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Doctors Faced With Tough Decisions Due To Shortage Of Drug Used To Treat Cancer


A vital chemotherapy drug used to treat many types of childhood cancer is now in short supply. It's called vincristine, and it only has one manufacturer, Pfizer, which the Food and Drug Administration says has been experiencing production delays. Doctors say they may have to begin rationing doses to make the current supply last.

Dr. Yoram Unguru is a pediatric oncologist in Baltimore. He joins us now to explain more. Welcome to the program.

YORAM UNGURU: Thank you.

CORNISH: First, tell us a little bit about this drug. What does it treat?

UNGURU: Leukemias, lymphomas, bone tumors. With rare exception, nearly every child with cancer requires vincristine.

CORNISH: Are there alternatives that you can prescribe?

UNGURU: I wish. Unfortunately, when it comes to childhood cancer, we don't have substitutions when we're faced with a shortage. And when you're talking about a drug like vincristine that is so widely used, it really hits home.

CORNISH: Why are we down to one manufacturer? And what have you heard about the reasons behind the shortage?

UNGURU: So vincristine, like many of the chemotherapy drugs that are used to treat children with cancer, belongs to a class of drugs called sterile generic injectables. Invariably, these are drugs that have been around for decades. They're generic. They're cheap. And over the past decade, there have been fewer and fewer of these companies that want to make these types of drugs.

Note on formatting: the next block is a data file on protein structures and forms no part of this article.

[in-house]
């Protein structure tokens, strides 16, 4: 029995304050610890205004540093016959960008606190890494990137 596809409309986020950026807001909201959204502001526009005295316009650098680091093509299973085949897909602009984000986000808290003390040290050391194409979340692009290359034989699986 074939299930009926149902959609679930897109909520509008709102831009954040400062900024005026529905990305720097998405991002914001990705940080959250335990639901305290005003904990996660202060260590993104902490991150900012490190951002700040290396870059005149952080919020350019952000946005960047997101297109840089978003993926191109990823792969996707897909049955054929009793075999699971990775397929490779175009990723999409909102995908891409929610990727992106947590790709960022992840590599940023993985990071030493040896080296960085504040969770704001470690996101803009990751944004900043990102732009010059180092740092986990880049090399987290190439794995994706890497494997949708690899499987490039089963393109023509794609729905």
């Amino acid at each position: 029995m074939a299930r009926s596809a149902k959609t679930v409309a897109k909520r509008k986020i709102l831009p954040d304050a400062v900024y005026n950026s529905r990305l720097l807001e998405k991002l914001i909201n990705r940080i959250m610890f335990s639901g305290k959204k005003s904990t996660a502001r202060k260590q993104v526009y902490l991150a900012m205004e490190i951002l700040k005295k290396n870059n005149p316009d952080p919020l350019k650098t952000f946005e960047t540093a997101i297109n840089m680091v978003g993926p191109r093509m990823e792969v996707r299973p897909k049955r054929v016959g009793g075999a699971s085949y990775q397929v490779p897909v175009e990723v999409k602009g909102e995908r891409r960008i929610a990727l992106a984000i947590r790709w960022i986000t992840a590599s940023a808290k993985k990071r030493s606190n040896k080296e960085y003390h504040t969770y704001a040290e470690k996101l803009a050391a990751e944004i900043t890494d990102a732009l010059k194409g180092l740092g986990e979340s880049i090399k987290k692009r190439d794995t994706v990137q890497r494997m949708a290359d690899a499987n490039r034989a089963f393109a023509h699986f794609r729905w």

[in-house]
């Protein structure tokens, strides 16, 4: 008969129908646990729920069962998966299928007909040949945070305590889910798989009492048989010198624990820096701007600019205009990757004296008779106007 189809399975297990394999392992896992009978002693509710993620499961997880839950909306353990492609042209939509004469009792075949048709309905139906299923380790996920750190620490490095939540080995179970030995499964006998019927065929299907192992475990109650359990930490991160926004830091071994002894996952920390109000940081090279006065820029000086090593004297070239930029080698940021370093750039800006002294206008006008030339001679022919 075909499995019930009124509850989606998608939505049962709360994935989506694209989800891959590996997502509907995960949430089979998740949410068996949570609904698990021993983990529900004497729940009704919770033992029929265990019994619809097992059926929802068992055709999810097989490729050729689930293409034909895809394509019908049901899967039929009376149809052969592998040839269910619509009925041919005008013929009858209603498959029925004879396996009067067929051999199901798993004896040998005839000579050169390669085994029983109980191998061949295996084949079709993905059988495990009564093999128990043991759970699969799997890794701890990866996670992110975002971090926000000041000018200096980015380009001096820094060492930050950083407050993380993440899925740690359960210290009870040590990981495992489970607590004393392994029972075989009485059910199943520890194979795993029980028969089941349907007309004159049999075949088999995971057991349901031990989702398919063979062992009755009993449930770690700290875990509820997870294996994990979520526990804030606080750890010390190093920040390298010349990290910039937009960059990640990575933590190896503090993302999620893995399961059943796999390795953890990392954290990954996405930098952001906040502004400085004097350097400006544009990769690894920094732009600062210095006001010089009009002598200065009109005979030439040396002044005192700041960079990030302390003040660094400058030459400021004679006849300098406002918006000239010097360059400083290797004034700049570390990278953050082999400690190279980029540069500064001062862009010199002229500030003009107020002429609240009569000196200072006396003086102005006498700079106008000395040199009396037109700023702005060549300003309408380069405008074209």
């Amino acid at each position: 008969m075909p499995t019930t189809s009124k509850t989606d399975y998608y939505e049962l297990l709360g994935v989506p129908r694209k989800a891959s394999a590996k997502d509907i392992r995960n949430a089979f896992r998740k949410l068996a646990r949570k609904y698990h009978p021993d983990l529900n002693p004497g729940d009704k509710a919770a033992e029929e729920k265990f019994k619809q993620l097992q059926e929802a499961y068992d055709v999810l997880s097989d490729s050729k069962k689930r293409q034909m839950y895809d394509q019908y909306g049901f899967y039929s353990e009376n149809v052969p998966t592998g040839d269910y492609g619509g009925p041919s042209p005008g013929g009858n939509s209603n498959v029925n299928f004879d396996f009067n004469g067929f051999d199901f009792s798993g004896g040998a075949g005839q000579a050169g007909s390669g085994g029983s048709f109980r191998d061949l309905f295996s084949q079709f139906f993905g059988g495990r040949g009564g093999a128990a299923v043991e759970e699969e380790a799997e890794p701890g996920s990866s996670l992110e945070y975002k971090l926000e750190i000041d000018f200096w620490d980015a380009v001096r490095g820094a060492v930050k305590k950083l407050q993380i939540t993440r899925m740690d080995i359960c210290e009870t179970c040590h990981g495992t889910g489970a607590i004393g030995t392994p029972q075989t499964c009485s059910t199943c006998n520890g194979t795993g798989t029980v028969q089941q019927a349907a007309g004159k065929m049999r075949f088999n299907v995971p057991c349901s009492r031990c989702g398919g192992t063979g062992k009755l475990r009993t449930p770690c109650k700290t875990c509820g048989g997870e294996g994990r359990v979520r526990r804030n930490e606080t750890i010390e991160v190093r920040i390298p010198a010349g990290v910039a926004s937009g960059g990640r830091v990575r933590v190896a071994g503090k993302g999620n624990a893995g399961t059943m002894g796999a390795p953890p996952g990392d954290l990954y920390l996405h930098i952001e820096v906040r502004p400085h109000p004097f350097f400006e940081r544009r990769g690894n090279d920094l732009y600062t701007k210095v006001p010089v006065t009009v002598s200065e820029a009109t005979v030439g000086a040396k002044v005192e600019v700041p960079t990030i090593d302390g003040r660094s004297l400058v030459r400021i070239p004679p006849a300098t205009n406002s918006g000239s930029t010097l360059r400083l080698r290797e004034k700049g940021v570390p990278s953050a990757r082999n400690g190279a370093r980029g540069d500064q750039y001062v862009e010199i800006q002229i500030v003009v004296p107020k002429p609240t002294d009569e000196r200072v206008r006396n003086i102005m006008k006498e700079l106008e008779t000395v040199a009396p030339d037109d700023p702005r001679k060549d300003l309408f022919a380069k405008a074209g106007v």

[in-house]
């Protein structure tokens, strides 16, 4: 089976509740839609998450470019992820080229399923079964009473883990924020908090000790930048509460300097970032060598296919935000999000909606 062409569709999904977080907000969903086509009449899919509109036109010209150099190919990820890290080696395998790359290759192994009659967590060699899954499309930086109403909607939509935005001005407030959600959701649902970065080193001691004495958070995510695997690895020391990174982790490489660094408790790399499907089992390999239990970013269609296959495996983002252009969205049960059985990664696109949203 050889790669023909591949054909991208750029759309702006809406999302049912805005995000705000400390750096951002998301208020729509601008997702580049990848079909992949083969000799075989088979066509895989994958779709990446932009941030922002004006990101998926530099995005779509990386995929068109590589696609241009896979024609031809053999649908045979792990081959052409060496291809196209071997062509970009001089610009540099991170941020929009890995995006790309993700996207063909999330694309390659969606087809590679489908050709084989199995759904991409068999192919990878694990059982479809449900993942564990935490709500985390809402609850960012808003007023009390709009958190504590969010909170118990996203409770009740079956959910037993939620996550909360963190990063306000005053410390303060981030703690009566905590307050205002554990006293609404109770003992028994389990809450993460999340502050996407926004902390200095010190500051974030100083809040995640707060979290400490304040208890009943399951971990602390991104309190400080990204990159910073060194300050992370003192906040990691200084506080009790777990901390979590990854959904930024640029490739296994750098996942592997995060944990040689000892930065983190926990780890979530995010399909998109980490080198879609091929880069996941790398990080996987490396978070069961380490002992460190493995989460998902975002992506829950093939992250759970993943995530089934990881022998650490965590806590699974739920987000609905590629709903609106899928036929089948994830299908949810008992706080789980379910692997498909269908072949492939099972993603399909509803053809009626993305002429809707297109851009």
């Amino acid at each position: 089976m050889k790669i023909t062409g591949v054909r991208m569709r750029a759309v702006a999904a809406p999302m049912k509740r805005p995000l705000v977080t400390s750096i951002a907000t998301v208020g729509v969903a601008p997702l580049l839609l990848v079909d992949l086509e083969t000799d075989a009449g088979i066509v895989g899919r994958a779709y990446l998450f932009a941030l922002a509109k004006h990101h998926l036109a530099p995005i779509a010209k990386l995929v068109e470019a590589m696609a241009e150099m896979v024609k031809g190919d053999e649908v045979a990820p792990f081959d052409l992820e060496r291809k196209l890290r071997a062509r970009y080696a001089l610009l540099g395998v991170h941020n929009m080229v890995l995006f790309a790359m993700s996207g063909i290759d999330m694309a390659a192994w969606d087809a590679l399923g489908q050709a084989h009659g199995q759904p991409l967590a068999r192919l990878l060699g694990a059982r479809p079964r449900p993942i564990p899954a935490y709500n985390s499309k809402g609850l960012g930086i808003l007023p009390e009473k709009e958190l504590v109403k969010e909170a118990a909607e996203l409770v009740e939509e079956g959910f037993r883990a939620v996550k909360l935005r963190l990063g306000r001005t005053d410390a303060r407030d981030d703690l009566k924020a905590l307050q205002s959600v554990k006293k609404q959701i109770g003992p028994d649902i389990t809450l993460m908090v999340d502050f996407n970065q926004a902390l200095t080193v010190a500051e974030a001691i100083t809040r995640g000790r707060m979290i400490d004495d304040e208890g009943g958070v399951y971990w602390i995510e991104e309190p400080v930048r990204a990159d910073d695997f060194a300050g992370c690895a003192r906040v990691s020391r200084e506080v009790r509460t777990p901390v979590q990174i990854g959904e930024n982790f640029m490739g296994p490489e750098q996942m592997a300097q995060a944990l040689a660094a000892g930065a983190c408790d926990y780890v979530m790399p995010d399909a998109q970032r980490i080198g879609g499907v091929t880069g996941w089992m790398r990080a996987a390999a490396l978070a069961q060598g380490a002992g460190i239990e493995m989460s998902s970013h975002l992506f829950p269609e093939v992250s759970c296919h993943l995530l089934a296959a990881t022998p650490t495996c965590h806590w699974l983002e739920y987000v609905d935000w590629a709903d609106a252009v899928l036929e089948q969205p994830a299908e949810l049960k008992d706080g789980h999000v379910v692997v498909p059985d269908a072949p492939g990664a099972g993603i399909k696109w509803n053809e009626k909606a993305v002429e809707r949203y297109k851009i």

CORNISH: I understand that shortages like this are frequent with chemotherapy drugs used to treat acute lymphoblastic leukemia. At the same time, the survival rate is fairly high, right? So how do these two things square? Do shortages get resolved, or is this scenario somehow different?

UNGURU: Yes. So you have the ability to cure children of these diseases, but then you're faced with very frequent shortages. What makes the current situation more difficult is we're talking about a drug like vincristine that is so widely used, and we don't have any redundancy. And as a result, now clinicians are forced to ration.

So imagine that you're faced with a number of children, all of whom require vincristine, but you don't have enough vincristine to treat each of them. How do you make that decision?

CORNISH: How do you make that decision?

UNGURU: Well, so this is what I and colleagues have been working on for the past several years, and we've developed guidance based on medical and ethical indications about how best to do this, but that doesn't make it any easier. This is - and this is a devil's choice. The fact that we are forced to pick which child with cancer is worthy of getting a drug, essentially, is a horrible position to be in for that family, for that child, but also for the providers.

CORNISH: Have you reached that point at this moment?

UNGURU: At this exact moment at my particular institution, thankfully, no, I have not. But the concern is that we may reach that point. And although the announcement by Pfizer is that the shortage will hopefully be resolved by the end of the year, sometimes that gets extended longer.

Or we have enough drug right now for our current patients, but we will have new patients who walk through our hospital doors. And so it's possible that even though we appear to have enough supply right now, and my colleagues at other hospitals may or may not, that could change very quickly.

CORNISH: That's Dr. Yoram Unguru. He's a pediatric oncologist and hematologist at Children's Hospital at Sinai in Baltimore and Johns Hopkins University.

Thank you for speaking with us.

UNGURU: My pleasure. Thank you. Transcript provided by NPR, Copyright NPR.

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